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Teachers train with Kidwind project

Educators from throughout northwest Iowa came to Estherville Thursday to find new and innovative ways to teach the science of wind energy to their students in the classroom.

Held at the Iowa Lakes Community College wind turbine and energy technology building, Kidwind explores energy transformations and alternative energy resources. The program is one of several funded by a $64,000 grant from the governor’s STEM (science, technology, engineering and math) initiative. Another program was held the previous day in Sioux City.

Kidwind was selected as a service provider for the governor’s STEM Initiative Scale Up through a competitive application process in spring of 2012. As one of 12 service providers, Kidwind was one of the most popular choices among instructors in Northwest Iowa.

Joe Rand, Kidwind training and outreach director, said the purpose of the workshop is to initiate teachers in the science, technology, engineering and mathematics of wind. In a Thursday morning session, teachers learned what makes wind turbines work and in the afternoon they learned how blades generate power.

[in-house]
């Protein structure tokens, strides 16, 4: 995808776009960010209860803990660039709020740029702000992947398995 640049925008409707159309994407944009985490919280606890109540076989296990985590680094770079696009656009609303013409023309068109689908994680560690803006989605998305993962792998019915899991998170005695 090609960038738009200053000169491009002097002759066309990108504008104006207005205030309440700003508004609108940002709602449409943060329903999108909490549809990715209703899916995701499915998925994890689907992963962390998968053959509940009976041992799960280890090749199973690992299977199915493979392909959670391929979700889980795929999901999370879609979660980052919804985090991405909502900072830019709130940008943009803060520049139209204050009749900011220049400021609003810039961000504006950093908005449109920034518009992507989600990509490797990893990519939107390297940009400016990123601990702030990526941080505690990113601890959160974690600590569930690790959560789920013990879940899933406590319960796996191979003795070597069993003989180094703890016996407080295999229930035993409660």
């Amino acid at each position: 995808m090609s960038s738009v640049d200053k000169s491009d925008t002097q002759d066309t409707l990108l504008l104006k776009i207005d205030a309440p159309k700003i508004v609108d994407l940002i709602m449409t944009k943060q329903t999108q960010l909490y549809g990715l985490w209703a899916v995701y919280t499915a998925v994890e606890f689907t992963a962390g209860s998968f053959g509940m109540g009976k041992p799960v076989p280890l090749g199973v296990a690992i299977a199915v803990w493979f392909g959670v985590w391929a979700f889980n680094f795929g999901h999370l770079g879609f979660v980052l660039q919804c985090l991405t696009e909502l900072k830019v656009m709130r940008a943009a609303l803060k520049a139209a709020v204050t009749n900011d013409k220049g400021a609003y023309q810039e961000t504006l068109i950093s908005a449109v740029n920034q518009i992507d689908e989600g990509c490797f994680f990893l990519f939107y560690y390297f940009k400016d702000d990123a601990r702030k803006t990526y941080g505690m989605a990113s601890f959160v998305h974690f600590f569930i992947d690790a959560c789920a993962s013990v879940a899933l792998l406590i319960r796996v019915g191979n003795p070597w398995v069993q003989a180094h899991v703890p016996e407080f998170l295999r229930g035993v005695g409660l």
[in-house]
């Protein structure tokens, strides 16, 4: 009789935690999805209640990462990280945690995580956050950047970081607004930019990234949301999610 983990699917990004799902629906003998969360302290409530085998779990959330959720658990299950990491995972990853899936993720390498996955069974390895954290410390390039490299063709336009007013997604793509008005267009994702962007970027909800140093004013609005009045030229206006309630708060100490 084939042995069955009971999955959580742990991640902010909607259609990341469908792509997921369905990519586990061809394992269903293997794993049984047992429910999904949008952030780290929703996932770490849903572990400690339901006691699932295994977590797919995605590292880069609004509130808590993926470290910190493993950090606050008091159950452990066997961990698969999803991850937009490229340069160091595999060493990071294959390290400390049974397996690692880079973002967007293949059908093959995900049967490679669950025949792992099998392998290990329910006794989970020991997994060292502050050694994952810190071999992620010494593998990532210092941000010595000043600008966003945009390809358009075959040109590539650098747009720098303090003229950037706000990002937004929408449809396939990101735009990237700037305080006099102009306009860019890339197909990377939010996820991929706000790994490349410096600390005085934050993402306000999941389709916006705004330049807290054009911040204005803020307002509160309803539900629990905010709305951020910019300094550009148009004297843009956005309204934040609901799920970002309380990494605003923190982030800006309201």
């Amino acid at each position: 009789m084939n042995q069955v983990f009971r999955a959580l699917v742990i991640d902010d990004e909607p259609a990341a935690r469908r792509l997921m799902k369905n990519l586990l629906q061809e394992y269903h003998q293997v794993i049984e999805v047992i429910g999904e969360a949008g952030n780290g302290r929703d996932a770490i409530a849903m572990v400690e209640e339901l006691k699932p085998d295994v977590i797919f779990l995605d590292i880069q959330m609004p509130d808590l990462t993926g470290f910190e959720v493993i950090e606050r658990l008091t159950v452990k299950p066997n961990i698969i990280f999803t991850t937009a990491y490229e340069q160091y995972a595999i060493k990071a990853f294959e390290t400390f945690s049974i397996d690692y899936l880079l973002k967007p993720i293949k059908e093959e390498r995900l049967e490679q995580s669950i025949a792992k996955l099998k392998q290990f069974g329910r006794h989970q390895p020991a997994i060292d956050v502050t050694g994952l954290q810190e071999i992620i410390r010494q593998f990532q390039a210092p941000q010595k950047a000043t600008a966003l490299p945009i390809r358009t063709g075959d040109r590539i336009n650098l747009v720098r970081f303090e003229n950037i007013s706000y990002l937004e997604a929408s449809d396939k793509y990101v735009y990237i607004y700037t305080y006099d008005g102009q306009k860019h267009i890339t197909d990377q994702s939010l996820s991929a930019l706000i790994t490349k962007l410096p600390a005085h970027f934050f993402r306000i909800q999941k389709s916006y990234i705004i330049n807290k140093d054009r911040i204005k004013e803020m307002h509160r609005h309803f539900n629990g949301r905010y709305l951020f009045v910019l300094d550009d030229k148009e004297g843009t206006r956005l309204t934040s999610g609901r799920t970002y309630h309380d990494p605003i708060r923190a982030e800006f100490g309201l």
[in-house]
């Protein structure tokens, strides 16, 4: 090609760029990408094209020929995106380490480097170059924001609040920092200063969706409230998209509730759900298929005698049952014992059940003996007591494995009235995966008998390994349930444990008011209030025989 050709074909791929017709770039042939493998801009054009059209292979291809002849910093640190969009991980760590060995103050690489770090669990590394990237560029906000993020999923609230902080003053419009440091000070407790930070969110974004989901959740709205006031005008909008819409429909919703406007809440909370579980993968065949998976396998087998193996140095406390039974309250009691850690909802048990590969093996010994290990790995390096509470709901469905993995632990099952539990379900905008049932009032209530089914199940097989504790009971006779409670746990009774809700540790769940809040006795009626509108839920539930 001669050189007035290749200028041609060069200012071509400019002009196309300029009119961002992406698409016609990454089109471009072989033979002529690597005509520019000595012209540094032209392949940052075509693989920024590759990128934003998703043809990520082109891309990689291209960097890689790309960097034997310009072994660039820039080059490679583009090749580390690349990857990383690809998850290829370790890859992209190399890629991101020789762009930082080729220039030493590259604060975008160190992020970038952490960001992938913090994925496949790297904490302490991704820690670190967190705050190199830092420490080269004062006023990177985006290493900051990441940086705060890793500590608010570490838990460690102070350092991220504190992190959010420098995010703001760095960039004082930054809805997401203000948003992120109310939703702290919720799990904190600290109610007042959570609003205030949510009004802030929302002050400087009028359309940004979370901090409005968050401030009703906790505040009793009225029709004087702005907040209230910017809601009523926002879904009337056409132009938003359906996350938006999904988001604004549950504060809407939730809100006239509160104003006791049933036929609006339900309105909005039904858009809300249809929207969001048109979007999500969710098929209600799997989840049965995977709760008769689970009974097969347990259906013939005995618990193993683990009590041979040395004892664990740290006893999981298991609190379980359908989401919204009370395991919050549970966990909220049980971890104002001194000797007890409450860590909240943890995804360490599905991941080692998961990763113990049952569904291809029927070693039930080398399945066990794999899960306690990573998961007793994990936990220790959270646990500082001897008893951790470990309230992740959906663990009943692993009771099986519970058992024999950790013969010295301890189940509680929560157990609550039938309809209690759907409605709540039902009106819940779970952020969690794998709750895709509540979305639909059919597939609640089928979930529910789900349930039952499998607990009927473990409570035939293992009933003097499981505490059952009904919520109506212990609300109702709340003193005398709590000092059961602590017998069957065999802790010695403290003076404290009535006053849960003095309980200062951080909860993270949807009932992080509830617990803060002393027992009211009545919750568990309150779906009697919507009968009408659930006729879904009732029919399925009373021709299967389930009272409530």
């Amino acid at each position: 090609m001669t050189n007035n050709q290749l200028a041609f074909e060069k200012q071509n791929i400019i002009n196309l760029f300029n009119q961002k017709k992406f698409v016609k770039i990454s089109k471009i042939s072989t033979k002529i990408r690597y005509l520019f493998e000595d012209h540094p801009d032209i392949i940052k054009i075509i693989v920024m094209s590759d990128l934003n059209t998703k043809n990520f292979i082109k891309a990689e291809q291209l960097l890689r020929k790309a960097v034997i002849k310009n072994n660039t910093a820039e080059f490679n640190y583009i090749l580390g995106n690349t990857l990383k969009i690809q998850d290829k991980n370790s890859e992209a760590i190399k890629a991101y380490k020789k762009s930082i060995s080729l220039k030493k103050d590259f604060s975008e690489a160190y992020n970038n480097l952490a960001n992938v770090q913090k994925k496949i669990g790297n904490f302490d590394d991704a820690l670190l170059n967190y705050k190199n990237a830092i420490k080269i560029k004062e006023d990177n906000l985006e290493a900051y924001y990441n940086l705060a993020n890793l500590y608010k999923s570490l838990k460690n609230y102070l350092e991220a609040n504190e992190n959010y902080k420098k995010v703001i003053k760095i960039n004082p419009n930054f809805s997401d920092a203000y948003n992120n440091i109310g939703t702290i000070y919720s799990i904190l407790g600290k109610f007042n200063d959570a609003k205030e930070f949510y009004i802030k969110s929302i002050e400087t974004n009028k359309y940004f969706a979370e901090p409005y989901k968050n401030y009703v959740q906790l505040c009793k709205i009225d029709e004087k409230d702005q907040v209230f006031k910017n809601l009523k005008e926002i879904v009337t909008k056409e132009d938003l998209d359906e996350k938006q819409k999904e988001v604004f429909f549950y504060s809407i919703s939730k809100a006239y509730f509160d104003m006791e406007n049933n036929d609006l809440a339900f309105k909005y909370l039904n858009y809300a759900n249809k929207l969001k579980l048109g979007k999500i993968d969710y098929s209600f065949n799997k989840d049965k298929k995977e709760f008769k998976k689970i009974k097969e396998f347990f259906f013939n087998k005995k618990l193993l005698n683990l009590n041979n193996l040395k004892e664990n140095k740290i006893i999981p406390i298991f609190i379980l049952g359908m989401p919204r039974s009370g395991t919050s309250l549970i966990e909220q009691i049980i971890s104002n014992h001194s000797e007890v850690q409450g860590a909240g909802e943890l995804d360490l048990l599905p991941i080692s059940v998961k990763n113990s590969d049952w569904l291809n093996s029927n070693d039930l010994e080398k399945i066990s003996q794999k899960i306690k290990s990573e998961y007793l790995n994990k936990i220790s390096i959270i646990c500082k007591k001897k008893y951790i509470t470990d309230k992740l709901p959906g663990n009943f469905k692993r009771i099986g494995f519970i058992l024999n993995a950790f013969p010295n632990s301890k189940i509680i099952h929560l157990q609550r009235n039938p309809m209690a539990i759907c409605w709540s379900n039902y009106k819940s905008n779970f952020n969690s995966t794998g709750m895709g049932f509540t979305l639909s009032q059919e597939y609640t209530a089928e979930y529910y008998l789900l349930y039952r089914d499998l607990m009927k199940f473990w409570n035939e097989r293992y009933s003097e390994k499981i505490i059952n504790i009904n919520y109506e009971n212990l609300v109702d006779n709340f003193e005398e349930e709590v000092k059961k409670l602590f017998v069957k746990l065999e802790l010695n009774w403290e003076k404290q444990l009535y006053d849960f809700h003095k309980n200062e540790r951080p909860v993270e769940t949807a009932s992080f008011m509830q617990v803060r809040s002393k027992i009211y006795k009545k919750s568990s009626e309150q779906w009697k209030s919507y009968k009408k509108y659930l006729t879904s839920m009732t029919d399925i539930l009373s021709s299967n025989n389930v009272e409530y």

Kari Webb, stem coordinator for northwest Iowa, and based at Iowa Lakes, said each teacher received $1,000 in parts such as blades and generators to take back to the classroom and teach their students.

Rand said that over the last 10 years Kidwind has trained 8,000 teachers. He said Iowa Lakes was the fifth site where he’s trained teachers through STEM scale-up grants.

“Kidwind really paid it forward,” Webb said of the organization’s involvement.

Jason Holt, Estherville Lincoln Central High School ag instructor, had applied for a grant for his son’s 4-H Club, the Inventors 4-H Club, which has had a Lego League since late September.

Jared Pickett, Emmetsburg High School physics and physical science instructor, has already had two of his students in the wind program at Iowa Lakes. He’d like to take the technology he was learning Thursday back to the classroom so students entering the program in the future could get a jump start.

“I’d like to see more kids in Emmetsburg take advantage of this opportunity,” Pickett said. “I’d love to give them a jump start on it.”

Also working on a turbine Thursday were Sarah Brugman and Robin Hauswirth of Emmetsburg Middle School.

“We’re doing this together with our sixth graders in math and science,” Brugman said.